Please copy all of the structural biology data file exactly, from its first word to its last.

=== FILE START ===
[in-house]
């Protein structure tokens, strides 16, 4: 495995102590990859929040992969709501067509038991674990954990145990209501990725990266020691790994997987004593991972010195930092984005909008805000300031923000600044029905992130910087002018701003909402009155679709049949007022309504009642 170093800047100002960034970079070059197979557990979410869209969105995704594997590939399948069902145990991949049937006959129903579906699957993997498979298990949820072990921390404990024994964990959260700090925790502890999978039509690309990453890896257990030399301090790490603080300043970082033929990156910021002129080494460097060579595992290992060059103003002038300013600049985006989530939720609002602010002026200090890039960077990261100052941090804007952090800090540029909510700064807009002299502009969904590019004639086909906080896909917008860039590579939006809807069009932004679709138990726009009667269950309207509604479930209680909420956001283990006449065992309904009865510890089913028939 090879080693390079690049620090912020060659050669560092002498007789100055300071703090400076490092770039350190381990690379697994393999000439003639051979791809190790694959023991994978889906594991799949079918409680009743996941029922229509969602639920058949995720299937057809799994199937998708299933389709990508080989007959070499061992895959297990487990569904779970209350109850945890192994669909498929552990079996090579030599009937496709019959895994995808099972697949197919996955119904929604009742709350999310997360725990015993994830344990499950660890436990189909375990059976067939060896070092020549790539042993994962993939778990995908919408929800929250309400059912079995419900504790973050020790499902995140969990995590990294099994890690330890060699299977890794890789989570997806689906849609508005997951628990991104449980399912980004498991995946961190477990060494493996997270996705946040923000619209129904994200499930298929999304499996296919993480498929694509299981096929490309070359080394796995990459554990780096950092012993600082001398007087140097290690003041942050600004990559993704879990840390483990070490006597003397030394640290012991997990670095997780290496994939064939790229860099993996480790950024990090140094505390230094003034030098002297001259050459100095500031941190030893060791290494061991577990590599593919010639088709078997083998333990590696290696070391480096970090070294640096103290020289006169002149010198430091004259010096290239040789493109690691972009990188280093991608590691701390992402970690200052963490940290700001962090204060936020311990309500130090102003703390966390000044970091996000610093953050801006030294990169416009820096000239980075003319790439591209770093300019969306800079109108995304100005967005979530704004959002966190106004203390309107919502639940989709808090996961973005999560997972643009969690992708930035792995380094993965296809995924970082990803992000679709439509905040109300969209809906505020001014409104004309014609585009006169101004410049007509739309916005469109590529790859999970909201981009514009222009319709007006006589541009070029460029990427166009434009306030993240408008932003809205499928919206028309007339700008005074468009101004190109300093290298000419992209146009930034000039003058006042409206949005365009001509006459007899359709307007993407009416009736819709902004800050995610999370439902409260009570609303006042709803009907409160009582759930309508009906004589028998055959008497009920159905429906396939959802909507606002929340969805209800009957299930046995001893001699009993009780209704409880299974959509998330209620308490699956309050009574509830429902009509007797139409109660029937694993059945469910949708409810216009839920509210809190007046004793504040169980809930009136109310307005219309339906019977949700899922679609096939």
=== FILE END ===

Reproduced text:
[in-house]
């Protein structure tokens, strides 16, 4: 495995102590990859929040992969709501067509038991674990954990145990209501990725990266020691790994997987004593991972010195930092984005909008805000300031923000600044029905992130910087002018701003909402009155679709049949007022309504009642 170093800047100002960034970079070059197979557990979410869209969105995704594997590939399948069902145990991949049937006959129903579906699957993997498979298990949820072990921390404990024994964990959260700090925790502890999978039509690309990453890896257990030399301090790490603080300043970082033929990156910021002129080494460097060579595992290992060059103003002038300013600049985006989530939720609002602010002026200090890039960077990261100052941090804007952090800090540029909510700064807009002299502009969904590019004639086909906080896909917008860039590579939006809807069009932004679709138990726009009667269950309207509604479930209680909420956001283990006449065992309904009865510890089913028939 090879080693390079690049620090912020060659050669560092002498007789100055300071703090400076490092770039350190381990690379697994393999000439003639051979791809190790694959023991994978889906594991799949079918409680009743996941029922229509969602639920058949995720299937057809799994199937998708299933389709990508080989007959070499061992895959297990487990569904779970209350109850945890192994669909498929552990079996090579030599009937496709019959895994995808099972697949197919996955119904929604009742709350999310997360725990015993994830344990499950660890436990189909375990059976067939060896070092020549790539042993994962993939778990995908919408929800929250309400059912079995419900504790973050020790499902995140969990995590990294099994890690330890060699299977890794890789989570997806689906849609508005997951628990991104449980399912980004498991995946961190477990060494493996997270996705946040923000619209129904994200499930298929999304499996296919993480498929694509299981096929490309070359080394796995990459554990780096950092012993600082001398007087140097290690003041942050600004990559993704879990840390483990070490006597003397030394640290012991997990670095997780290496994939064939790229860099993996480790950024990090140094505390230094003034030098002297001259050459100095500031941190030893060791290494061991577990590599593919010639088709078997083998333990590696290696070391480096970090070294640096103290020289006169002149010198430091004259010096290239040789493109690691972009990188280093991608590691701390992402970690200052963490940290700001962090204060936020311990309500130090102003703390966390000044970091996000610093953050801006030294990169416009820096000239980075003319790439591209770093300019969306800079109108995304100005967005979530704004959002966190106004203390309107919502639940989709808090996961973005999560997972643009969690992708930035792995380094993965296809995924970082990803992000679709439509905040109300969209809906505020001014409104004309014609585009006169101004410049007509739309916005469109590529790859999970909201981009514009222009319709007006006589541009070029460029990427166009434009306030993240408008932003809205499928919206028309007339700008005074468009101004190109300093290298000419992209146009930034000039003058006042409206949005365009001509006459007899359709307007993407009416009736819709902004800050995610999370439902409260009570609303006042709803009907409160009582759930309508009906004589028998055959008497009920159905429906396939959802909507606002929340969805209800009957299930046995001893001699009993009780209704409880299974959509998330209620308490699956309050009574509830429902009509007797139409109660029937694993059945469910949708409810216009839920509210809190007046004793504040169980809930009136109310307005219309339906019977949700899922679609096939």